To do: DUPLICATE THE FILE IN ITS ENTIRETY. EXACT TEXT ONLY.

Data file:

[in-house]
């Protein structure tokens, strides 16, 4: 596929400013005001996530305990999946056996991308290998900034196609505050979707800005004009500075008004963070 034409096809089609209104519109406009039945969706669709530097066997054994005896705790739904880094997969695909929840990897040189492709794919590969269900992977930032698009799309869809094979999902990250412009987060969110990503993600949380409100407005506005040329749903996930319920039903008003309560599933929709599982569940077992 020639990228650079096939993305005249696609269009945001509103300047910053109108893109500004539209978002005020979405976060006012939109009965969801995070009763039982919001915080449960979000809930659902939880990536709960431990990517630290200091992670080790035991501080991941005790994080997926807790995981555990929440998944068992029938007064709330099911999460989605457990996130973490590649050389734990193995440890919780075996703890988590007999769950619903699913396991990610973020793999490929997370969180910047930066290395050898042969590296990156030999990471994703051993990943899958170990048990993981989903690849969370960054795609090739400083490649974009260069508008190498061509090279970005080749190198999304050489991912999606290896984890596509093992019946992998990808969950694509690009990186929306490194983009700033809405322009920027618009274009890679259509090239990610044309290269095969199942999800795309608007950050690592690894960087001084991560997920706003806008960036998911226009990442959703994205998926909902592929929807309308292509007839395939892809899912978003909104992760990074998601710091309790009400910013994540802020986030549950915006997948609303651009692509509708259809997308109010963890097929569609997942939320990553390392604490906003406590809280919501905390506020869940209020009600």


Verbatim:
[in-house]
């Protein structure tokens, strides 16, 4: 596929400013005001996530305990999946056996991308290998900034196609505050979707800005004009500075008004963070 034409096809089609209104519109406009039945969706669709530097066997054994005896705790739904880094997969695909929840990897040189492709794919590969269900992977930032698009799309869809094979999902990250412009987060969110990503993600949380409100407005506005040329749903996930319920039903008003309560599933929709599982569940077992 020639990228650079096939993305005249696609269009945001509103300047910053109108893109500004539209978002005020979405976060006012939109009965969801995070009763039982919001915080449960979000809930659902939880990536709960431990990517630290200091992670080790035991501080991941005790994080997926807790995981555990929440998944068992029938007064709330099911999460989605457990996130973490590649050389734990193995440890919780075996703890988590007999769950619903699913396991990610973020793999490929997370969180910047930066290395050898042969590296990156030999990471994703051993990943899958170990048990993981989903690849969370960054795609090739400083490649974009260069508008190498061509090279970005080749190198999304050489991912999606290896984890596509093992019946992998990808969950694509690009990186929306490194983009700033809405322009920027618009274009890679259509090239990610044309290269095969199942999800795309608007950050690592690894960087001084991560997920706003806008960036998911226009990442959703994205998926909902592929929807309308292509007839395939892809899912978003909104992760990074998601710091309790009400910013994540802020986030549950915006997948609303651009692509509708259809997308109010963890097929569609997942939320990553390392604490906003406590809280919501905390506020869940209020009600």